According to the Algorithms book Corman, Dijkstra is applicable for only those graphs whose all edges have non negative weights. Does that mean, if there is any edge with negative weight it will not work for whole of the graph? or Will it not count that negative weight edge? Please indicate which one is right?

• Since it says, "...is applicable for only those graphs whose all edges have non-negative weights" then that means the algorithm does not apply to the whole graph. If it only pertained to handling the edge, it would say so specifically, unless the text book has very poor wording. Although since the grammar in your quote from the book isn't correct, I'm not sure you have given an exact quotation. – lurker Aug 9 '13 at 15:12

Dijkstra algorithm can work on a graph of some negative edges sometimes,like:

``````A-->B-->C
``````

while `w(A, B) = -1` and `w(B, C) = -2`.

But when there is at least one negative edge, it can't prove to be always right. like:

``````A-->B-->C-->D
\         /
\ _____ /
``````

where `w(A, B) = 1`, `w(B, C) = 3`, `w(C, D) = -5` ,`w(A, D) = 2`.

If you choose A as sourcepoint, you will get the length of shortest path from A to D is `2` by Dijkstra algorithm, not `-1` in fact.

It is because that Dijkstra algorithm is a greedy algorithm, and its proof procedure of correctness uses that all its edges is non-negative to obtain a contradiction. About its proof procedure, you can look it up at Theorem 24.6 (Correctness of Dijkstra’s algorithm) ,Introduction to Algorithm.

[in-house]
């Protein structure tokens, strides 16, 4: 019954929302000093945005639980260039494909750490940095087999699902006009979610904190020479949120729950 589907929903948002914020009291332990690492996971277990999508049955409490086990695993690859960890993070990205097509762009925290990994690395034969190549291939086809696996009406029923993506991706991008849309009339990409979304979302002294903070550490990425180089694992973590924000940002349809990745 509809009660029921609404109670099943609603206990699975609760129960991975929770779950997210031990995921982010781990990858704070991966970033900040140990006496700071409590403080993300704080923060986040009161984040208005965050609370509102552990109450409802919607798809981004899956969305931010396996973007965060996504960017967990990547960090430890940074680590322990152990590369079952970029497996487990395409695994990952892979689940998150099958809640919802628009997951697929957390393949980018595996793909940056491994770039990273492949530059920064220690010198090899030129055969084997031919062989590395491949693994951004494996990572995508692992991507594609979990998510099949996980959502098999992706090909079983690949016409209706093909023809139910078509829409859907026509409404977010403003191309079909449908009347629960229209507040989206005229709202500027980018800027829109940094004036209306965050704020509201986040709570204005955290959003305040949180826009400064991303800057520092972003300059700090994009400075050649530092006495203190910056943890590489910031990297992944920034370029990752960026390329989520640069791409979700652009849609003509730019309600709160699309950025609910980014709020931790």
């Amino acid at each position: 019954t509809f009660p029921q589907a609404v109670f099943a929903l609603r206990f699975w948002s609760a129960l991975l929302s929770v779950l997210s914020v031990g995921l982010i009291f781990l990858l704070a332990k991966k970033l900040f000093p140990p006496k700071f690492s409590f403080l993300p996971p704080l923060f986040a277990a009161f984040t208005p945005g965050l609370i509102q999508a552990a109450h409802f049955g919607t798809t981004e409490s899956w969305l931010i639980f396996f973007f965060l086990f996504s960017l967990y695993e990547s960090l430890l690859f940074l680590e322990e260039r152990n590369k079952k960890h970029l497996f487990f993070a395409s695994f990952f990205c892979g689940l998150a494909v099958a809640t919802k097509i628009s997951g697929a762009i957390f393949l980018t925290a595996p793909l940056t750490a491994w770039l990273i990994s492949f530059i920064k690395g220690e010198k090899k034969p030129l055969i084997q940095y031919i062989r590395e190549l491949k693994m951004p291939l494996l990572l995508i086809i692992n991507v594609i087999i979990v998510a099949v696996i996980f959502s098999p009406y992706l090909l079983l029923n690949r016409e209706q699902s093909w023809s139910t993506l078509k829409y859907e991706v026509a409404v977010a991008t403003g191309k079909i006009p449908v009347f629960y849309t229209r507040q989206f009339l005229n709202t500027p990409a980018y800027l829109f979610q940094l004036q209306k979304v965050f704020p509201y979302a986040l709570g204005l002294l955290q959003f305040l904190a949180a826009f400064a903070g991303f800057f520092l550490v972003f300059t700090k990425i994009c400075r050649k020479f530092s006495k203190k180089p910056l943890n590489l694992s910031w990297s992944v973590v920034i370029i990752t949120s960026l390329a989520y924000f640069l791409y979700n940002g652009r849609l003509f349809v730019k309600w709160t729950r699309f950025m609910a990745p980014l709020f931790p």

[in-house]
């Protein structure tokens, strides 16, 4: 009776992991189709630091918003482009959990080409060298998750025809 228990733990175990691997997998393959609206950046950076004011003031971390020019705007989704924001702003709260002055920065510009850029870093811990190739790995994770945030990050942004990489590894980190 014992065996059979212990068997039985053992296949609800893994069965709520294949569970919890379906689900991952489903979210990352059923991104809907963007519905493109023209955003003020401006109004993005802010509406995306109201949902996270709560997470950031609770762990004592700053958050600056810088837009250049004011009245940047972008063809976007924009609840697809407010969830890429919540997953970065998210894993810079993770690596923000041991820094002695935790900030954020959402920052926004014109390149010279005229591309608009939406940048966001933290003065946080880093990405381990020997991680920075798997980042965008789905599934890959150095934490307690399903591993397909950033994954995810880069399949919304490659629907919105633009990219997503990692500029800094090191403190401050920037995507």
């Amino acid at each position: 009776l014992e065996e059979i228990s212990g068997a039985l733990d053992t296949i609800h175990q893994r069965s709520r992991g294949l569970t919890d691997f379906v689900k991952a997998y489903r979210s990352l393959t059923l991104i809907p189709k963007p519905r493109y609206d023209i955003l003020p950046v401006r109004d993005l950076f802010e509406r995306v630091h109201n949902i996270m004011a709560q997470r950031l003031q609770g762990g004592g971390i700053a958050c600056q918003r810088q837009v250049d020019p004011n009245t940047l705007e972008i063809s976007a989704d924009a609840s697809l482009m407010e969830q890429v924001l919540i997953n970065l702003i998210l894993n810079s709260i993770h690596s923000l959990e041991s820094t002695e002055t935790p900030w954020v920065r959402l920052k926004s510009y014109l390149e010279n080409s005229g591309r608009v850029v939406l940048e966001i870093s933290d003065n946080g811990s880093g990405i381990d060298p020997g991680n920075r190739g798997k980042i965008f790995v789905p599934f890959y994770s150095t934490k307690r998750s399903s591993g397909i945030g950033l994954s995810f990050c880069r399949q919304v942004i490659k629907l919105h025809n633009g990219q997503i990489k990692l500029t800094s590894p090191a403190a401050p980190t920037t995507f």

• thank you so much for this explanation. the main issue is that it can work on negative weight edge but not necessarily provides the right solution. (cause it is greedy) am i right?? – Shubhanshu Aug 9 '13 at 16:33
• @Shubhanshu That's about it. Negative edges might mess up the order in which Dijkstra's algorithm processes nodes, which can lead to wrong solutions. – G. Bach Aug 9 '13 at 17:02

The major problem with negative edges are negative cycles. If a graph contains a negative cycle between vertex S and vertex T, then there is no shortest path between S and T. Dijkstra finds a shortest path, which is incorrect.

Thus, negative edges are not only ignored but contribute to entirely false solutions.

An alternative is Bellman-Ford algorithm which finds those negative cycles in it's |V|-th iteration.

• Negative cycles are not necessary to mess up Dijkstra, you can have a DAG with negative weighted edges for which Dijkstra fails; this answer seems misleading. – G. Bach Aug 9 '13 at 15:34
• @michael franzen according to you if there is any negative edge in the graph(either in cycle or not) we should not consider it.. right?? – Shubhanshu Aug 9 '13 at 16:36